Extinction threatens a third of freshwater fish species, according to report

LONDON – Nearly a third of all freshwater fish species are threatened with extinction, according to a new report released by 16 conservation groups on Tuesday.

“The world’s forgotten fish” says that 80 freshwater species – which make up more than half of all species in the world – have already been declared extinct, with 16 disappearing only in 2020.

Migrant populations have declined by more than three-quarters since the 1970s, while populations of larger species, weighing more than 60 pounds, have fallen even more “catastrophic” 94 percent, he said.

Female sturgeons at Walter Gruell’s fish farm in the village of Groedig near Salzburg, Austria, in December.Joe Klamar / AFP via Getty Images archive

While freshwater fish are important for the healthy functioning of the world’s rivers, lakes and swamps, millions of people around the world also depend on them for food security and livelihood, including in vulnerable and indigenous communities. Its rapid decline could therefore endanger societies and economies around the world, the report said.

Conservation groups behind the report, including World Wide Fund for Nature (WWF) and Global Wildlife Conservation, point to a combination of pressures on global freshwater fish populations, including habitat degradation, damming and drainage of rivers and swamps , pollution, introduction of invasive species, crimes against wildlife and the growing threat of climate change.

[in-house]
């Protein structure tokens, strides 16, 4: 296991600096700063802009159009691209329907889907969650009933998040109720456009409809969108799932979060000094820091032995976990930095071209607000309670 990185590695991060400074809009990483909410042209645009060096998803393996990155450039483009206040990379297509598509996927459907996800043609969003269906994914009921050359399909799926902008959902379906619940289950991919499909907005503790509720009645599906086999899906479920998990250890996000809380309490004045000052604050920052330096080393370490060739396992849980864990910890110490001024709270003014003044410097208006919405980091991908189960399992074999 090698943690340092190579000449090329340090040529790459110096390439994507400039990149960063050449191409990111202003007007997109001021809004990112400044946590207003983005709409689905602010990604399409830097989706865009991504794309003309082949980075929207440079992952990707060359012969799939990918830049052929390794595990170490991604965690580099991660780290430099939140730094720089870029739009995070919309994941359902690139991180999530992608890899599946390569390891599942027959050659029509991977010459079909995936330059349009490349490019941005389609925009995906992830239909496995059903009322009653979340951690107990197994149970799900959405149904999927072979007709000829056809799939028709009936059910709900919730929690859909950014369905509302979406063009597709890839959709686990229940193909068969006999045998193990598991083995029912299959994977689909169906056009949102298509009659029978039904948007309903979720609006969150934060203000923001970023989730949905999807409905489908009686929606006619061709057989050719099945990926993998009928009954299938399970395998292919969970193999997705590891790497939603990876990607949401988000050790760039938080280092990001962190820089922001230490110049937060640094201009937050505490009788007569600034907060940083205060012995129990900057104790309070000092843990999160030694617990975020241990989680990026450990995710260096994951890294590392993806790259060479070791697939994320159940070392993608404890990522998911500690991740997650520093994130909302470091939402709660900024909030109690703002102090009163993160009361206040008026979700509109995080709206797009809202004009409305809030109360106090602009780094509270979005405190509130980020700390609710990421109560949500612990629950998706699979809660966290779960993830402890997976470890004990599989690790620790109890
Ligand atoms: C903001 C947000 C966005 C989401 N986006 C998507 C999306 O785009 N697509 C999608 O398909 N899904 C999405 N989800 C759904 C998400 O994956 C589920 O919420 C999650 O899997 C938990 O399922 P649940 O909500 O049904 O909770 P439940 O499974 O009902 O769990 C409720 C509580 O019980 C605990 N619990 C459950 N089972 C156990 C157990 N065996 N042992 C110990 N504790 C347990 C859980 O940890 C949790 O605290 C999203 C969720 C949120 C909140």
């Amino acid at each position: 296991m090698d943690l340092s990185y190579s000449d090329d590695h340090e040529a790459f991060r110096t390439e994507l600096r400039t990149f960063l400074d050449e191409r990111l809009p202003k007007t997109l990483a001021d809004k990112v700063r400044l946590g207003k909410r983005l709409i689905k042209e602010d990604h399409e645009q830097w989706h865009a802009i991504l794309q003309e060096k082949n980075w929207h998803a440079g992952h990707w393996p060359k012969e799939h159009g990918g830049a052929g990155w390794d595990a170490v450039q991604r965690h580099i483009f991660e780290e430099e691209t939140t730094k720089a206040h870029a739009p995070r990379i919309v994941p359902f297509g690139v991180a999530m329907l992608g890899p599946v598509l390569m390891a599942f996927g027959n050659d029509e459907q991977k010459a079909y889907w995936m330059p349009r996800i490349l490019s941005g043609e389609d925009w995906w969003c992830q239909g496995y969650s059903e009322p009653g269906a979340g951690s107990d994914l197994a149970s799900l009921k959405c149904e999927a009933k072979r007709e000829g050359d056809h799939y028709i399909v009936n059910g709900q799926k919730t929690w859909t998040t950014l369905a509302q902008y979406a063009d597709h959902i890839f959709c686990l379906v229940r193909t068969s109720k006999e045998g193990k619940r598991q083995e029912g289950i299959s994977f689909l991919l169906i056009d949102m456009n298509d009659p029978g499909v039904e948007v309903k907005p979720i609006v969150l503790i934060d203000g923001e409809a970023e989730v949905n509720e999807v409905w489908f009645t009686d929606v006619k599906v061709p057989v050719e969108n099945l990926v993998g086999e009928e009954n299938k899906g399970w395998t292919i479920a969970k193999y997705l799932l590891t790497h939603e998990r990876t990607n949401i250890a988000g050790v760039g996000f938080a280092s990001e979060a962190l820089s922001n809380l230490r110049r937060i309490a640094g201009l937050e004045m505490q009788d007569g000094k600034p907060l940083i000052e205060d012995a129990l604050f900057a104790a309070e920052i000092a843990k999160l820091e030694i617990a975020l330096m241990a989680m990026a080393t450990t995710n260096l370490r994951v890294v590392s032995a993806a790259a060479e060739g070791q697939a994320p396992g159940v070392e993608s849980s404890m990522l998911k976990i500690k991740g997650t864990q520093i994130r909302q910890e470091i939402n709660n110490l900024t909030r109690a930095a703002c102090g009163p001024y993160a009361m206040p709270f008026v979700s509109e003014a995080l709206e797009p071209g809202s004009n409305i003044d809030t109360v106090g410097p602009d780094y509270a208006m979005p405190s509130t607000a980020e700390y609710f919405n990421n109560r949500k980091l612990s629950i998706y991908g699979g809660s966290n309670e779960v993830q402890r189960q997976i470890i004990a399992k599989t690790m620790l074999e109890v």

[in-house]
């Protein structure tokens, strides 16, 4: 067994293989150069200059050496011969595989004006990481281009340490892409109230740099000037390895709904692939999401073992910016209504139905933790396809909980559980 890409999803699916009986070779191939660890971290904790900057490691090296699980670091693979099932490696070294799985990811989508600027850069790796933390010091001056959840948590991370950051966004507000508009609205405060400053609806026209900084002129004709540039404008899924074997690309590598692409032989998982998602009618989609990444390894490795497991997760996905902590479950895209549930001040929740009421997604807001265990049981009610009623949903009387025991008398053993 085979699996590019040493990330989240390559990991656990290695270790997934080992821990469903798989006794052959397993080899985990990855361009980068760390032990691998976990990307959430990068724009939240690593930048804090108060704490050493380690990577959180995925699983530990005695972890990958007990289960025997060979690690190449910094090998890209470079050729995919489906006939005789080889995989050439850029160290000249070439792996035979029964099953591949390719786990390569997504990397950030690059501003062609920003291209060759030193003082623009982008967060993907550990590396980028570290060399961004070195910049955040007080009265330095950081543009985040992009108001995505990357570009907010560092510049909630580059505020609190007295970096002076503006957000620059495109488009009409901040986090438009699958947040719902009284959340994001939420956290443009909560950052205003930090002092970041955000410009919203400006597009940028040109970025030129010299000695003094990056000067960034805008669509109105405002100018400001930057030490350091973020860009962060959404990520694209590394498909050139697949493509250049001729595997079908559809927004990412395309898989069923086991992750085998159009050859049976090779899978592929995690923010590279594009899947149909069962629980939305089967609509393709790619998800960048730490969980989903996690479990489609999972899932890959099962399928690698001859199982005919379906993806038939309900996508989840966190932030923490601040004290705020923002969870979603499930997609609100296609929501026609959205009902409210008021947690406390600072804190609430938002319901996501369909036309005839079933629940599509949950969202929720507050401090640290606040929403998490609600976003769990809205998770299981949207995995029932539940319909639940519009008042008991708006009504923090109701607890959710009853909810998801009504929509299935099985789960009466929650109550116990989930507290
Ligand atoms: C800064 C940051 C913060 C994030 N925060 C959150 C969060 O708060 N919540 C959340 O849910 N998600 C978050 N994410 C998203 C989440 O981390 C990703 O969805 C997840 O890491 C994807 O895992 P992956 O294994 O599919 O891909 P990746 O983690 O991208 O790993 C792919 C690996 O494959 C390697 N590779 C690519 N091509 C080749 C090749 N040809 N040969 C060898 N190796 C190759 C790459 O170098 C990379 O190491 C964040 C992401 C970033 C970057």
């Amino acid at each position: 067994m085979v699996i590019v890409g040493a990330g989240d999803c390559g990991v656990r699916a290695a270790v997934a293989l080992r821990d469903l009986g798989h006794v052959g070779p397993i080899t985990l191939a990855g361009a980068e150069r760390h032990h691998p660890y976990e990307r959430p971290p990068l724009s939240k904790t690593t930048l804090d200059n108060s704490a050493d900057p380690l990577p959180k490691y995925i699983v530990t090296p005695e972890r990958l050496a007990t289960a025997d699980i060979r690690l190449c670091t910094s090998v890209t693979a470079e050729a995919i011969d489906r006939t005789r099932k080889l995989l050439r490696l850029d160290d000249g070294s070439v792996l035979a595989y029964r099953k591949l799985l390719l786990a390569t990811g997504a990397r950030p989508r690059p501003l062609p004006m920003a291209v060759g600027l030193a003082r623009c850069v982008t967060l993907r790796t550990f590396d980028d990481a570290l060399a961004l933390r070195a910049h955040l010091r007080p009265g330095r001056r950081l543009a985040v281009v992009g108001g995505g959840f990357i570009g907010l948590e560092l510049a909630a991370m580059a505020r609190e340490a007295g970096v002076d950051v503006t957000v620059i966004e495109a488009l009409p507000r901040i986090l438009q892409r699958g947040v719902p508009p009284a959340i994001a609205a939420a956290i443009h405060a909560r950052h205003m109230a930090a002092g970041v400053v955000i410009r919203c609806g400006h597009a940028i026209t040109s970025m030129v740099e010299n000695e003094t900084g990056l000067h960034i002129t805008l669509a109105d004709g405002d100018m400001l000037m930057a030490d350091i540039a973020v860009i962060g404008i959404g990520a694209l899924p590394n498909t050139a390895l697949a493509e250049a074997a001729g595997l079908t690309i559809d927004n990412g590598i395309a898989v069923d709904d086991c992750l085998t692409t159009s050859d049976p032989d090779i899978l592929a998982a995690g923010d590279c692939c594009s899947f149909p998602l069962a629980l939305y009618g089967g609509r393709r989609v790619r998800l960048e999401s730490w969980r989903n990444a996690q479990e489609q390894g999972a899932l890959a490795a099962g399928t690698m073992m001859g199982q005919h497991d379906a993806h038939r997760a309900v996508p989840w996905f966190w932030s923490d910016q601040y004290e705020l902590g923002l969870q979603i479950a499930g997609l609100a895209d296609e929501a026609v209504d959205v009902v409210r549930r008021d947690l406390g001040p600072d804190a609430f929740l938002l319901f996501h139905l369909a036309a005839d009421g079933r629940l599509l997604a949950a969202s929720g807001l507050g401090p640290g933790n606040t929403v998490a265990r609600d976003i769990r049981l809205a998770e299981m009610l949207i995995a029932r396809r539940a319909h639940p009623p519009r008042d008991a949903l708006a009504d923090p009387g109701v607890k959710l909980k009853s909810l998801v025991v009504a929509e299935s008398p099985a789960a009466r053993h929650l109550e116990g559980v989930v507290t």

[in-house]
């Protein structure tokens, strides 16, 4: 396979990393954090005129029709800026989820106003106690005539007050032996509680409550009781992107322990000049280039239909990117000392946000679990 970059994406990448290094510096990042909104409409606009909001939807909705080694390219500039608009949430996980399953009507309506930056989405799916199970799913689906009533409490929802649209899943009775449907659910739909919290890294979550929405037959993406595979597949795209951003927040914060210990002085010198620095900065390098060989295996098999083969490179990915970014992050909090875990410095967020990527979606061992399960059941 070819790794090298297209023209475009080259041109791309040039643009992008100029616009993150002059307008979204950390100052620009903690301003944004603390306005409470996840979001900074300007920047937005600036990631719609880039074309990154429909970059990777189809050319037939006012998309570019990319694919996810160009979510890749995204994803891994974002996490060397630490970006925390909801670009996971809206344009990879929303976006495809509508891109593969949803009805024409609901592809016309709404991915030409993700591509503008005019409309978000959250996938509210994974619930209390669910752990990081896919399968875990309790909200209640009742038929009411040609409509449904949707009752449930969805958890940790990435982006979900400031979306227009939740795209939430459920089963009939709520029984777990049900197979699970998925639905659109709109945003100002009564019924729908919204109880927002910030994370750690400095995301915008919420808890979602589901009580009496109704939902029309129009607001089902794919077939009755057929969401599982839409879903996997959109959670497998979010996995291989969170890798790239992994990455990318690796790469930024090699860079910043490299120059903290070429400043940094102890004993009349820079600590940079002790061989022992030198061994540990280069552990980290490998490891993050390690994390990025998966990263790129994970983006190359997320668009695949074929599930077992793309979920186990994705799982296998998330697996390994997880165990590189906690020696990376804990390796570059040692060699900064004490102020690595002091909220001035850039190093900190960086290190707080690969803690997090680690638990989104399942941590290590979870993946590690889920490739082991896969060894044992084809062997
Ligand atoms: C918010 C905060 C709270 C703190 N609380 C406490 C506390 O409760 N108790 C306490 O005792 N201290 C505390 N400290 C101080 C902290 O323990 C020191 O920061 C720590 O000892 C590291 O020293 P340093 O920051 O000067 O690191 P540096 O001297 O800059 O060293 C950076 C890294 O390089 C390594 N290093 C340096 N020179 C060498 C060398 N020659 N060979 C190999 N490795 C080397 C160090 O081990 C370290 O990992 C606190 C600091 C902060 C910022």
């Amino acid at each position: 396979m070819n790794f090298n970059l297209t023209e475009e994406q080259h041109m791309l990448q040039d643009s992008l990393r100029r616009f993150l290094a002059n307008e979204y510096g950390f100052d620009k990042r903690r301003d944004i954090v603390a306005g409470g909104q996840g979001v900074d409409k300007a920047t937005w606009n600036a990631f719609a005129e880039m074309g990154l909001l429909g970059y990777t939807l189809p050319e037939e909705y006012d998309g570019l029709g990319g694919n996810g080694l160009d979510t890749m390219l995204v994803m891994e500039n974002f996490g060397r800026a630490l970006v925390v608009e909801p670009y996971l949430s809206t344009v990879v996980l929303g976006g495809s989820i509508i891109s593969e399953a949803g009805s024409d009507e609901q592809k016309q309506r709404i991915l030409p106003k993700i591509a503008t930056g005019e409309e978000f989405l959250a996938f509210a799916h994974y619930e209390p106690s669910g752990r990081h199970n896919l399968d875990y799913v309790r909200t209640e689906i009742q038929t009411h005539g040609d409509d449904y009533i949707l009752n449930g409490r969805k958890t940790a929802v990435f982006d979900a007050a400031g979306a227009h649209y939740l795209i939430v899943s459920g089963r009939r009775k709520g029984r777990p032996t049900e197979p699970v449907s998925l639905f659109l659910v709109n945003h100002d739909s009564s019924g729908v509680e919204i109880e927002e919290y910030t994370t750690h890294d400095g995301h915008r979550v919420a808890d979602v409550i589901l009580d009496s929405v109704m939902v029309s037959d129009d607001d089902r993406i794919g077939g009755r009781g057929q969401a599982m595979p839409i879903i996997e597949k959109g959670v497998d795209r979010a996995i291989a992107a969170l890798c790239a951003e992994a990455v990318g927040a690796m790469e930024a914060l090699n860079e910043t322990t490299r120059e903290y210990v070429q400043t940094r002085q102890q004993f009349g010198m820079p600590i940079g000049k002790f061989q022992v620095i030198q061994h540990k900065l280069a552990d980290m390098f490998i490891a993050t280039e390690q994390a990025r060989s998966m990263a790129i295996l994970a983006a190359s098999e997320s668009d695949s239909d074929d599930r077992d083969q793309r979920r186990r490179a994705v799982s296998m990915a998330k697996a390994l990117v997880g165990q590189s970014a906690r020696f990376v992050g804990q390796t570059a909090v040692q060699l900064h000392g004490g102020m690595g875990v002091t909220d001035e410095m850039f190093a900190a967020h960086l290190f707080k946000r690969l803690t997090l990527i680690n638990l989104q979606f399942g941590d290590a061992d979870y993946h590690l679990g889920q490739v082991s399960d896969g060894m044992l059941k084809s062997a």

Of more than 10,000 species whose conservation status has been assessed by the International Union for Conservation of Nature, 30 percent are considered to be at risk of extinction, the report said.

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The study calls freshwater fish “undervalued”, with WWF’s Stuart Orr saying that freshwater fish are often overlooked in global debates on climate, biodiversity and global development.

“I think in this report there are 16 organizations coming together to highlight, on the one hand, the incredible diversity of freshwater fish species, but on the other hand, to remind people that these species are in decline and linked to a lot of food security, jobs and cultural services, ”Orr told NBC News by phone from Gland, Switzerland.

“As we seek to adapt to climate change and start to think about all the discussions that governments will have on biodiversity, it is really time to turn the light on to fresh water,” he added.

The report calls for an emergency recovery plan to reverse decades of decline, protecting and restoring natural river flows, water quality and critical habitats, while undoing the damage caused by overfishing.

Orr said a United Nations conference on biodiversity to be held in China later this year will be a chance for governments to talk about the crisis and, for the first time, to pay so much attention to protecting and restoring freshwater life support systems. as the world’s forests and oceans.